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LEARNING GERMAN

German word of the day: Durchbeißen

This word will help get you through something tough, both literally and figuratively.

German word of the day: Durchbeißen
Photo: Annie Spratt/Unsplash/Nicolas Raymond

This word can be broken up into “Durch” (through) and “Beißen” (bite), meaning to bite through something. When used literally, this verb describes the action of crushing, cutting, or penetrating something with your teeth. 

Chowing down on a crusty (or perhaps stale) baguette? Then you must durchbeißen

Trying to rip through pesky packaging that seems impenetrable? Perhaps putting your teeth to work and gnawing through is the right method. 

READ ALSO: Six ways to fall in love with learning German again

Durchbeißen is also often used figuratively, and means to struggle through something persistently. This word describes the tough reality of facing an uphill battle and having no choice but to stick it out. As Robert Frost wrote in his poem Servant of Servants, “The only way out is through.”

This German term, then, is uniquely fitting for those though moments as immigrants. Struggling through isolation and learning a new language? Far away from loved ones, and have no choice but to hunker down, and keep compulsively checking for cheap flights? Durchbeißen describes this act of daily perseverance. 

This word follows in a uniquely Germanic tradition of assigning very specific words to describe the toil and hardship of life, that simply do not have an apt English equivalent.

Words like Weltschmerz, Lebensmüde, and Mutterseelenallein are words that are similar in their unique ability to  a less-than-cheery reality.

READ ALSO: 5 of the most cringeworthy mistakes I’ve made in German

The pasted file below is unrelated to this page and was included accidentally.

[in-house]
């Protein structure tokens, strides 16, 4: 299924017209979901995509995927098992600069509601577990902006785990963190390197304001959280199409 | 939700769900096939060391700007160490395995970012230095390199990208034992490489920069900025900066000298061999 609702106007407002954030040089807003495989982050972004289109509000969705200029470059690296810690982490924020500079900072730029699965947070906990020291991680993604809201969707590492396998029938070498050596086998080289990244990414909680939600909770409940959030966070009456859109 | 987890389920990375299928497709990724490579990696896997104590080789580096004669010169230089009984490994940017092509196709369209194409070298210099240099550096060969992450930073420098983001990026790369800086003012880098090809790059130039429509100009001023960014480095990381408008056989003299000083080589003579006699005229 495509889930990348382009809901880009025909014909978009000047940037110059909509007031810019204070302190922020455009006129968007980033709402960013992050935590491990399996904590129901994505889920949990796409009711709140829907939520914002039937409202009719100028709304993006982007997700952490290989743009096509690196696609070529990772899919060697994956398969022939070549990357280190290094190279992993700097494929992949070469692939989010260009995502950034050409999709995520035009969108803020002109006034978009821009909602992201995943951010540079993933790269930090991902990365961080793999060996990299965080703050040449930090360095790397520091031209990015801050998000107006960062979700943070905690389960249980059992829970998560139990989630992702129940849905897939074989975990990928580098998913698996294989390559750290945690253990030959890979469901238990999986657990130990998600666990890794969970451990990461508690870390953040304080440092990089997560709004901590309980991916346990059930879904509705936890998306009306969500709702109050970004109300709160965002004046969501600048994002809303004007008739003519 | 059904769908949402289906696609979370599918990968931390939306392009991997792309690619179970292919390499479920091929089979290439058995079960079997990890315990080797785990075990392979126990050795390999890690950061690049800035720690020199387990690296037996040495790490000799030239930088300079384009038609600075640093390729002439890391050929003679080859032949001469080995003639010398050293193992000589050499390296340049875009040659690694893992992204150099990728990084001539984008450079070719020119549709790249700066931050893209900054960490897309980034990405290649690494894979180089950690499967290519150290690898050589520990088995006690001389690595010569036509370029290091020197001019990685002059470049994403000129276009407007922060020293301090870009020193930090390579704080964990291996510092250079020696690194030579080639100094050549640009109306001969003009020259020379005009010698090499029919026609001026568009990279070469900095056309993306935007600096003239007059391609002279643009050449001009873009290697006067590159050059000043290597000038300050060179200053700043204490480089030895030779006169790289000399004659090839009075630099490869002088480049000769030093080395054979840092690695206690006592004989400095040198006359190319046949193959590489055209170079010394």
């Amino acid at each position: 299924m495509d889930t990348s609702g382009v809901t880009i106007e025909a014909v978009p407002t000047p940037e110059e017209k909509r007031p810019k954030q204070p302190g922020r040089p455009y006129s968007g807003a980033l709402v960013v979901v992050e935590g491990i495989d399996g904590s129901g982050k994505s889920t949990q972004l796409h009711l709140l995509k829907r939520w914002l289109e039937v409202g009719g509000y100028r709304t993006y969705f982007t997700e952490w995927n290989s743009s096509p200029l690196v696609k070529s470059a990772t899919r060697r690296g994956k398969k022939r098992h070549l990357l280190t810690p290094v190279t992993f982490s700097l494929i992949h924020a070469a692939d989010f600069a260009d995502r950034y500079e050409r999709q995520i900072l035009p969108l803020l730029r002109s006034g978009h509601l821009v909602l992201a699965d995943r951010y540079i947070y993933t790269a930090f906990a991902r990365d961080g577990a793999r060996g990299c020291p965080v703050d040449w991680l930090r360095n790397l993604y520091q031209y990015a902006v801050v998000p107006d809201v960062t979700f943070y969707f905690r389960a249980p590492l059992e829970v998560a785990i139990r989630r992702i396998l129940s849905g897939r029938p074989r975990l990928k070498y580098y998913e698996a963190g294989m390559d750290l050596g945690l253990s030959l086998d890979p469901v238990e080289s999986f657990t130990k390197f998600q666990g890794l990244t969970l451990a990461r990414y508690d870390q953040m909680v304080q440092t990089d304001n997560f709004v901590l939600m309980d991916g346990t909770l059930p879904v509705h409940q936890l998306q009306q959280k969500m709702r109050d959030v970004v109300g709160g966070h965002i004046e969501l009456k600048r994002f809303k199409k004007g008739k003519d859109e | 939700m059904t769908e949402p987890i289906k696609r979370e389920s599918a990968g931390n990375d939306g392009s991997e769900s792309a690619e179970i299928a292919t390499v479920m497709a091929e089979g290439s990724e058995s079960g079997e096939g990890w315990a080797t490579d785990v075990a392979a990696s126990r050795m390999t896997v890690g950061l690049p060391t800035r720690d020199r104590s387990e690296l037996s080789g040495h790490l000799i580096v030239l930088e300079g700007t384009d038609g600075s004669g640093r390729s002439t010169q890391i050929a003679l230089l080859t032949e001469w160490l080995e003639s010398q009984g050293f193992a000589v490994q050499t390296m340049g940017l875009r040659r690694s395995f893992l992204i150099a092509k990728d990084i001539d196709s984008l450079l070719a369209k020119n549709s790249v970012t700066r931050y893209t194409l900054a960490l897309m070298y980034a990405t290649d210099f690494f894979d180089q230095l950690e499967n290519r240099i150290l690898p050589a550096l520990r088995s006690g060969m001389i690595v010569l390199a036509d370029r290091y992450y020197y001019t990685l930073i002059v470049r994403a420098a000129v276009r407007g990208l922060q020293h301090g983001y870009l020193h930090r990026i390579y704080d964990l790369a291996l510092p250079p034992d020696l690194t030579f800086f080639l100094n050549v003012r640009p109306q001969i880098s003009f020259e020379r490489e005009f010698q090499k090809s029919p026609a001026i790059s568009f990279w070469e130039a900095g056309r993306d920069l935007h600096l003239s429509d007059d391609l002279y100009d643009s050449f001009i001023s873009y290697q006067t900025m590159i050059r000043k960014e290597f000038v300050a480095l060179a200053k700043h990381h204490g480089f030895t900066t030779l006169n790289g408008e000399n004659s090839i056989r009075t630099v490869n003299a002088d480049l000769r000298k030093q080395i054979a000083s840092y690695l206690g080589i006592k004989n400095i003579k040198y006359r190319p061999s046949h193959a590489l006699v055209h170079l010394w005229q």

Examples:

Im neuen Job war es für Fritz am Anfang nicht leicht, aber er hat sich durchgebißen.

At the beginning, Fritz’s job was not easy, but he stuck it out.

Das Brot war so abgestanden, dass er mit aller Kraft durchbeißen musste.

The bread was so stale that he had to bite through with all his strength.

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GERMAN WORD OF THE DAY

German word of the day: Rücksicht

Here's how to take this thoughtful word into consideration.

German word of the day: Rücksicht

Why do I need to know Rücksicht?

Because it’s a commonly used word and knowing what it means – and practising it – will make you a better person.

What does Rücksicht mean?

Rücksicht is a feminine noun which means “consideration” or “regard”. It’s made up of the shortened form of the word zurück meaning “back” and Sicht – which means view. So literally, it means, back view, or looking back.

This literal meaning tells you something about how the word is used in German – if you look back to see what’s happened to your friend, you are taking them into consideration.

How to use Rücksicht

When using Rücksicht, bear in mind that it is usually paired with specific verbs and prepositions.

The most commonly used set phrase is Rücksicht auf etwas/jemand nehmen, which is used to mean “to be considerate of” or “to take care of” someone or something. For example:

Radfahrer müssen auf Fußgänger Rücksicht nehmen.

Cyclists must be considerate of pedestrians.

Er nimmt Rücksicht auf die Bedürfnisse seiner schwangeren Frau.

He takes care of his pregnant wife’s needs.

Rücksicht is usually followed by the preposition auf, but it can be preceded by a number of prepositions to compose different phrases. 

Mit Rücksicht auf for example, means “in view of” and ohne Rücksicht auf means “without consideration for”, while aus Rücksicht auf means “out of consideration for.” 

Here are some examples:

Führungen dürfen aus Rücksicht auf die Teilnehmer nicht aufgenommen werden.
Out of consideration of the participants, tours may not be recorded.
 
Er will tun, was er möchte, ohne Rücksicht auf die Anderen.
He wants to do what he wants, without considering other people.
 
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